Why does it always seem to be raining at funerals? It creates a cruel irony when the weather can mimic the gloom all the people are feeling.
Unfortunately, I learned this through a rough part of my life: when my great grandmother died. I remember my grandmother before she got sick. She was beautiful and so happy. I remember all the stories she would tell me about her life. She’d tell me about growing up in the mountains and about how much she loved her father. Then I remember every excruciating detail of the week she died. I feel the anxiety and fear of the hospital and the hospice center. I can hear the beeping of the machines that were invading the almost lifeless person who was once so vibrant. My heart still aches when I think of my family’s faces and hear the crying. My eyes still start to tear when I remember her hopeful singing; she was a source of faith and inspiration until the end. I remember the last kiss my great granddad gave her, tears in his eyes and tears streaming down my face. Hers was the third death in or close to my family over a three-month period, and it was to be followed closely by two more. And as horrible as the experience was for my family and I, I feel happiness from remembering all the people that were there to comfort us. It seemed like giving and receiving moral support was the only way to get through a tragedy.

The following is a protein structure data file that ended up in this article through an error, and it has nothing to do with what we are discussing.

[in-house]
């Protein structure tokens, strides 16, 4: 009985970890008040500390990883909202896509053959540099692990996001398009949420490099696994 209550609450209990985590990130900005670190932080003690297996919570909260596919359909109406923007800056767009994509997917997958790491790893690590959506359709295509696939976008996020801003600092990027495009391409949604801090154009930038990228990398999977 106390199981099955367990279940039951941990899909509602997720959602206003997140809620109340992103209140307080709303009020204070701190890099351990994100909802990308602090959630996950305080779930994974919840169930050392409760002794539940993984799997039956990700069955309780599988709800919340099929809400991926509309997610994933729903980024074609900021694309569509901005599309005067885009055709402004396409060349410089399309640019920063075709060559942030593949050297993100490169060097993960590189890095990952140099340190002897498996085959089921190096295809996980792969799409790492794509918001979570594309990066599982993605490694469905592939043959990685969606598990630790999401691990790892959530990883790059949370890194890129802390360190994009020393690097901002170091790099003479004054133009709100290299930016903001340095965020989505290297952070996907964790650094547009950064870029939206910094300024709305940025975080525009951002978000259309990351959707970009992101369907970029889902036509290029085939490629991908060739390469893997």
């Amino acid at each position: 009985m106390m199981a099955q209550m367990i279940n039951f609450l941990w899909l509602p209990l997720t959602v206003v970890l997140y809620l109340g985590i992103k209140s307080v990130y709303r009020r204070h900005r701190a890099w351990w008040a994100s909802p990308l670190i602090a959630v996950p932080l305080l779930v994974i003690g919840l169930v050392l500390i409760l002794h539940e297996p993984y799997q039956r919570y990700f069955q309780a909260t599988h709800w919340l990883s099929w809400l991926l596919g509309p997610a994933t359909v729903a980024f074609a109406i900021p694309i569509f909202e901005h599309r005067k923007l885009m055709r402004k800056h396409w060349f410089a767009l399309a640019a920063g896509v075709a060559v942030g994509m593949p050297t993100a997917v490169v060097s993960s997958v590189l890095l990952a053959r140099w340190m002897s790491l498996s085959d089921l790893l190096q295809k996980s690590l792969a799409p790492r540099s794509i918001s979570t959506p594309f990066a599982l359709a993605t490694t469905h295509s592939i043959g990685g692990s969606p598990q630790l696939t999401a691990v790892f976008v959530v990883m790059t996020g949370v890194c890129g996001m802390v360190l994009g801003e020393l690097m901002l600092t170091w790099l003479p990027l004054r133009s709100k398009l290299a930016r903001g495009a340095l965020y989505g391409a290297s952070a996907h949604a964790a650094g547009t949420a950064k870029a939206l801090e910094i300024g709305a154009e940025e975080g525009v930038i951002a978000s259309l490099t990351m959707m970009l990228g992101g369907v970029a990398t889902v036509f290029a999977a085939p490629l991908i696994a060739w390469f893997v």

And it’s through this experience that I’ve come to believe that the only salve for the scars death leaves is a warm shoulder to cry on. It’s the only way to mourn without slipping into a hopeless and desperate place. I believe this because I’ve had to see the contrasted effects of the two situations. We all know people who have fallen deep into a depression after a loved one passes or after they go through a hard time. They isolate themselves in an effort to stop the pain. They don’t have the love to get through. On the other hand, there are people who mourn but are able to recover from their loss. These are the ones who surround themselves with people to draw comfort from their warm embraces. They have come to the understanding that we can’t go through everything alone.
About a year after I lost so many loved ones, my experiences that year still stick with me. When I go to funerals or hear about deaths in my friends’ families, I can now appreciate the value of kind words when people are going through a hard time. And even when the funeral is for someone I hardly know, I always go to offer the support to the very people who helped me through my hardships. Then, when it’s my turn to hurt again, I find the inevitable funeral rain much less effecting.